The Rapture Craze
The astounding success of Tim LaHaye 's "Left Behind" series of religious novels, which feature people being snatched up or "raptured" into heaven — much to the consternation and bewilderment of those left behind — has produced another type of consternation and bewilderment, especially among those whose Christian beliefs are a bit more traditional or "mainstream".
Actually, what we are seeing here, in a novel form, is quite an old story in Christian history. In his classic work on "Enthusiasm" Ronald Knox traced the ups and downs of repeated outbursts of millennial expectations along with Pentecostal revivalism, starting with the Montanists in the middle of the third century and on down through medieval times, even to the "Great Awakenings" in America, especially in the 1840s when people climbed up on house tops and barn roofs to be better poised for take‑off into heaven.
Often such beliefs have been mixed with predictions of an "Armageddon" or final battle between the forces of good and evil ‑ much as has been more recently seen in the "Watchtower" type of publications or the tragedy that took place in Waco not many years ago.
Most of this kind of belief and speculation has taken its inspiration from the final book of the New Testament, generally known as "The Book of Revelation". This book, which has often, but probably wrongly, been attributed to the Apostle John, speaks of itself as a "prophecy." But it actually belongs to a special class of writings known as apocalyptic — a word referring to what is "hidden" or what is yet to be revealed. It is not "prophecy" in the classical sense of the word like the writings of the prophets Isaiah and Jeremiah. Instead these apocalyptic writings are a type of underground literature that was written in a kind of code consisting of symbolic representations of what were back then current events, mostly to console people who had no longer any control over what was happening to them. Good examples of this kind of writing are parts of the Old Testament Book of Daniel (which is not listed among the prophetic books in the Hebrew Bible but among the "Other Writings") and many of the other books rejected by more traditional Jewish scholars but were found in abundance among the Dead Sea Scrolls.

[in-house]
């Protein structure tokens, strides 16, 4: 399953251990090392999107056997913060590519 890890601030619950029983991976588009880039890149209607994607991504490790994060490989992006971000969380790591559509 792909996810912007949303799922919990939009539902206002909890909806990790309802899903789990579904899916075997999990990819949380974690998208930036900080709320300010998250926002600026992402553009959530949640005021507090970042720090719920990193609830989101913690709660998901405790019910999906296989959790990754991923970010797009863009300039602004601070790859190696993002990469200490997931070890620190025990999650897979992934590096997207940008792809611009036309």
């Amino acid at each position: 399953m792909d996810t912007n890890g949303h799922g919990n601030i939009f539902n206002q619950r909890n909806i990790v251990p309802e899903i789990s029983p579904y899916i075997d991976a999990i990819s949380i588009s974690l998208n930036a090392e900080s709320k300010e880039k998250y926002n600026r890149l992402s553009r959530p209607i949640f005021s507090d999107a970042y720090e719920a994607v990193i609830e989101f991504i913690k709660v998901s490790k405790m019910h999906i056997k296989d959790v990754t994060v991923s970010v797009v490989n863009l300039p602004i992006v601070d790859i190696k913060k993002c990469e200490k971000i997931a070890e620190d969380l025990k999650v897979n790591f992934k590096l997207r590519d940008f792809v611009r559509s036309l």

Nor did this kind of highly imaginative literature find easy acceptance into the New Testament. Many of the early Christian bishops and scholars argued against considering the Book of Revelation as part of the Bible, and even today, the Greek Orthodox Church relegates it, at best, to being a kind of "appendix".
it contains some truly stunning images and inspiring lines, it also contains a
hodgepodge of vindictive and damning passages which hardly exude the spirit of
Christian love and which, as Carl Jung and other psychologists have pointed
out, seem to have a special appeal to those who feel marginalized, helpless, or
"ripped off " by society at large. But still, The Book of Revelation,
and even LaHaye's novels, like the various millennial cults that have preceded
them, perhaps does serve a useful purpose. They remind us that although the
Gospels tell us that the
However, what these writings so often fail to tell us — and it is in this that they most differ from the classical Prophets and the Gospels — is that in the meantime it is our responsibility to help make this a better, more just, and more loving world. Can we really expect that God will treat us mercifully if we sit back waiting for God to destroy the world or to "rapture" us out of disaster's way, after we have failed to do our part?